You should however be prepared for the fact that many people who take up tango eventually completely drop their previous dances once they get addicted. ;)
    Mladenac and itwillhappen like this.
  7. olamalam

    olamalam New Member

    I agree. My instructor is also keen on teaching the basics first. But the thing is, my wife is a bit impatient, she'd like to climb stairs quickly (she is a prof ballroom dancer). Hence, now we take both beginner and intermediate classes at the same time!
  8. olamalam

    olamalam New Member

    Yes, my previous dance experience helps me in some ways:
    1- I know that I'll learn more in practice hours than the classes itself. Hence I'm trying to attend practices as much as I can
    2- I have confidence asking girls to dance from any level (well, I still feel anxious while dancing with advanced girls)
    3- I know that if I fail to learn basics, I'll struggle at later stages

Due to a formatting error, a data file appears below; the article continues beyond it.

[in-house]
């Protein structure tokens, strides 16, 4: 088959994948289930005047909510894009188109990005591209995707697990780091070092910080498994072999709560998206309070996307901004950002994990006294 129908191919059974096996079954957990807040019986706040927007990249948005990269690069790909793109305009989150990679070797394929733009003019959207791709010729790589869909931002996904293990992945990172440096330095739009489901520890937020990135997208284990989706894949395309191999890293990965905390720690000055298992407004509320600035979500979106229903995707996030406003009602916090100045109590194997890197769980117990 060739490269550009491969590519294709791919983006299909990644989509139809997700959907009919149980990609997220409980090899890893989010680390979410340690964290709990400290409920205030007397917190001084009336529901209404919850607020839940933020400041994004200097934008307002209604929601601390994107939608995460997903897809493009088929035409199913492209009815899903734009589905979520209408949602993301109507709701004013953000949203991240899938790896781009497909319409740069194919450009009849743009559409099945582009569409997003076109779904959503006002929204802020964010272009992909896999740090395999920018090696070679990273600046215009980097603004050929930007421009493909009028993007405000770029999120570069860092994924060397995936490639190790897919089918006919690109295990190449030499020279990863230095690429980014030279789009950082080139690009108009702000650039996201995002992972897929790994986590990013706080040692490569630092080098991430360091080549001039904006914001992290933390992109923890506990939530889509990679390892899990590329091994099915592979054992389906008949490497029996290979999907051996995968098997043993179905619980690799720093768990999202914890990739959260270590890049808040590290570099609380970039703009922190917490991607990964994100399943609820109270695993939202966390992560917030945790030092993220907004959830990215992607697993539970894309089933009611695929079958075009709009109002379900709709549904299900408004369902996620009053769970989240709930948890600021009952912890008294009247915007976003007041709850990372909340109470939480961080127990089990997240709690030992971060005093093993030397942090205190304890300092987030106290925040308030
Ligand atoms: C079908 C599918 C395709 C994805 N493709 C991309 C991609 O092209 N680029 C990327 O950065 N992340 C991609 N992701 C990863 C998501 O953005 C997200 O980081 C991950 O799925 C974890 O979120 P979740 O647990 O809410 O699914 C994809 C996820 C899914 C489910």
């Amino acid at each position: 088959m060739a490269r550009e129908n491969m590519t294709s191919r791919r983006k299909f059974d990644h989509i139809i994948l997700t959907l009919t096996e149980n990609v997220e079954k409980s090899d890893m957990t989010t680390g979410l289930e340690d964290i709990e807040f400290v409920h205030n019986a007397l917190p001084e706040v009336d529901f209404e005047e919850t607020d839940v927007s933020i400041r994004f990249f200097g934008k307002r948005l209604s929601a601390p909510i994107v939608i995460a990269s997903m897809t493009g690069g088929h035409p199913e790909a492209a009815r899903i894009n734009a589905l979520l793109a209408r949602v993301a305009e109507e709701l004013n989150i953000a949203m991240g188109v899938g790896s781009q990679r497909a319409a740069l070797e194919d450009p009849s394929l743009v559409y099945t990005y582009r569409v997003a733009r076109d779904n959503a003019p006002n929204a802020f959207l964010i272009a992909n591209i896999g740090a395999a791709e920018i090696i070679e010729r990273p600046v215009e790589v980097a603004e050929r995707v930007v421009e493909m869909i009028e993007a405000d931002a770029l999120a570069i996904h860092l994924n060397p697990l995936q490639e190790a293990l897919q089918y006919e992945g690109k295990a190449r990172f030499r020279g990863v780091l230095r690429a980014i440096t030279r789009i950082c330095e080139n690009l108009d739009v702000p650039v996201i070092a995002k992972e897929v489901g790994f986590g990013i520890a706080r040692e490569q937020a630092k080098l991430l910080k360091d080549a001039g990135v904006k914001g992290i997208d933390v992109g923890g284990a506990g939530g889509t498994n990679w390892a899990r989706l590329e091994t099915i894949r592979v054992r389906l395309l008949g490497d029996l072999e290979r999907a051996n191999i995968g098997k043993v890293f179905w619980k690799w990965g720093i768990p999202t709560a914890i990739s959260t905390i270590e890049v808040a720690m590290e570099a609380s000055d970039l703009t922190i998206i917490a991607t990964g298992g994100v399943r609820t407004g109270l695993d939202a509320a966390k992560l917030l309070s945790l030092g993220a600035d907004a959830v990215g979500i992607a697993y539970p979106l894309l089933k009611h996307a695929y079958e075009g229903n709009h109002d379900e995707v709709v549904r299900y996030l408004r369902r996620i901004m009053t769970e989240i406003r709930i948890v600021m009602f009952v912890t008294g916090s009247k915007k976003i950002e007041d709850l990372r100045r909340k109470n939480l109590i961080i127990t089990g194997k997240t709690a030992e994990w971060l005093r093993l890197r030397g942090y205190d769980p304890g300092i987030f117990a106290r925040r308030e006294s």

9. Chrisa Assis

    Chrisa Assis Member

    I think the people above have given you great tips!
    You might be feeling a bit frustrated now but you need to give yourself some time and you will see your background will come in handy very soon.
    A few things that I think will help are:
    • firstly ask your teacher for suggestions. You can go over and ask them exactly what you are asking us right here, I am sure they will be able and happy to help you!
    • because I too have contemporary and salsa as part of my dance background, at a first level what you take from salsa is the fact that it is another partner dance. It is of course very very different from tango but still it does demand that you cooperate with your partner to create something together.
      Consider trying some milonga classes as well. Milonga shares as much with Salsa as it does with Tango, it is a partner dance, it demands that the two partners keep the rhythm steadily--whether they are marking the tempo or not--and at the same time it is as improvisational as Tango and uses all Tango basic elements--walks, pivots, rebounds, gyros...